End of the innocence

As I mentioned on Saturday, there is no better place to see Osprey action than down in the hides overlooking Manton Bay, on the Lyndon Reserve. There is so much going on at this time of year, what with the juveniles so often on the wing, being chased by other birds, chasing each other, practising diving and getting into all sorts of mischief!

To give you a taste of what you might witness in the bay, Dave Cole has created another superb video of the Osprey action over the weekend, plus plenty of other wildlife on show in the bay! Thank you once again to Dave for this fantastic footage.

We also have a wonderful selection of John Wright’s photographs from the past few days, showing the adventures of the Ospreys in Manton Bay. To begin with, here is a lovely, idyllic scene, with all three juveniles sitting together.

The three juveniles in more peaceful times, photo by John Wright

The three juveniles in more peaceful times, photo by John Wright


The above photograph was taken before they all started to fall out with each other! As I also noted in Saturday’s update, the juveniles are now becoming more aggressive with each other, and chasing each other away in order to get first dibs on any fish that are delivered. Here are a few shots of S1 chasing S3 the other day.

4N7A0306---S1-chasing-S3 4N7A0315---S1-chasing-S3 4N7A0571---S1-chasing-S2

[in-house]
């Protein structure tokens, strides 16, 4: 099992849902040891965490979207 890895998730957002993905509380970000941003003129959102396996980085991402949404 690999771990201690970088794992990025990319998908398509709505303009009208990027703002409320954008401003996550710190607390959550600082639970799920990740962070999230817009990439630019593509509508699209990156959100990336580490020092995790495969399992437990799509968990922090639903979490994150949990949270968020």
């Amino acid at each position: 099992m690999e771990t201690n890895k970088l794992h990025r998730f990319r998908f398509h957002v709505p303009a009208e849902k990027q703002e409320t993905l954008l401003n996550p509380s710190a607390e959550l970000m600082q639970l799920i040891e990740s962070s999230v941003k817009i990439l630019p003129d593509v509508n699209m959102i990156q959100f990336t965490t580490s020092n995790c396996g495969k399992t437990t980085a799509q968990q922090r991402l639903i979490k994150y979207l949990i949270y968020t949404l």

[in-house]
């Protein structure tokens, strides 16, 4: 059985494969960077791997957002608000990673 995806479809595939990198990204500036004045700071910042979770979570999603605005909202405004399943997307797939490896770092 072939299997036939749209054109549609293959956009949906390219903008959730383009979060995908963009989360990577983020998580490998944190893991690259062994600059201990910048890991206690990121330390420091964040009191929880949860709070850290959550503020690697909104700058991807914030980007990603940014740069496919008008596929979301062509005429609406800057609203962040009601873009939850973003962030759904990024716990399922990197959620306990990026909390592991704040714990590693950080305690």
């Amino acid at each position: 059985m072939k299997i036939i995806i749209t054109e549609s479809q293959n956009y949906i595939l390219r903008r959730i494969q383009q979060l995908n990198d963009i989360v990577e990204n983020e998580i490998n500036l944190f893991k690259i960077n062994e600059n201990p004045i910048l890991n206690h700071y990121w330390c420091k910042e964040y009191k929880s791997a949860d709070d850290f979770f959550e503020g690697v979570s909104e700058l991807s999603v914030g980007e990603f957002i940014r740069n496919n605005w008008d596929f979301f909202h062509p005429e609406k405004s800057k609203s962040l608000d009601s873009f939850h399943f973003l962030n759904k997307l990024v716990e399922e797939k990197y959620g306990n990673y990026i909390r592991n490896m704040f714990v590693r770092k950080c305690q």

S1 does seem to be the most dominant juvenile, and he has been the one doing most of the chasing. As such, he is also the one who manages to secure possession of most of the fish that are delivered!

33 delivering a roach to the nest, photo by John Wright

33 delivering a roach to the nest, photo by John Wright

33 bringing tench to S1, photo by John Wright

33 bringing tench to S1, photo by John Wright


S1 was the one who was waiting on the nest for the tench in the above photo. Funnily, somehow he managed to get it stuck in a stick, and had trouble getting himself untangled!

Here is a lovely sequence of photographs of 33 bringing in a huge trout! He took this fish to the leaning perch, where he began to eat it. However, he struggled a bit, so he decided to take it to the nest, where a very impatient S1 was waiting, along with Maya.


33 with trout – classic view of an Osprey carrying a fish in a streamlined position. By John Wright


P1630574 - 33 with trout and S2

33 lands with the trout next to S2

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33 takes off the perch with the trout

P1630591 - S1 attacking MB female before fish arrived

S1 on the nest, attacking the female before the fish arrived

P1630592 - S1 attacking MB female P1630593

P1630610 - 33 bringing trout to MB female and S1

33 arriving with the trout

P1630623 - 33 caught in the middle

33 gets caught in the middle!

P1630626 - 33 caught in the middle

And to finish the sequence, here is the video taken from the live camera when 33 landed with the fish!

The young Ospreys are wonderfully entertaining in their antics, and it’s fabulous to watch them as they discover their surroundings and enjoy their freedom. S2 and S3 were providing a lot of magnificent viewing at the weekend, and were frequently diving into the water (or should I say crashing into it?)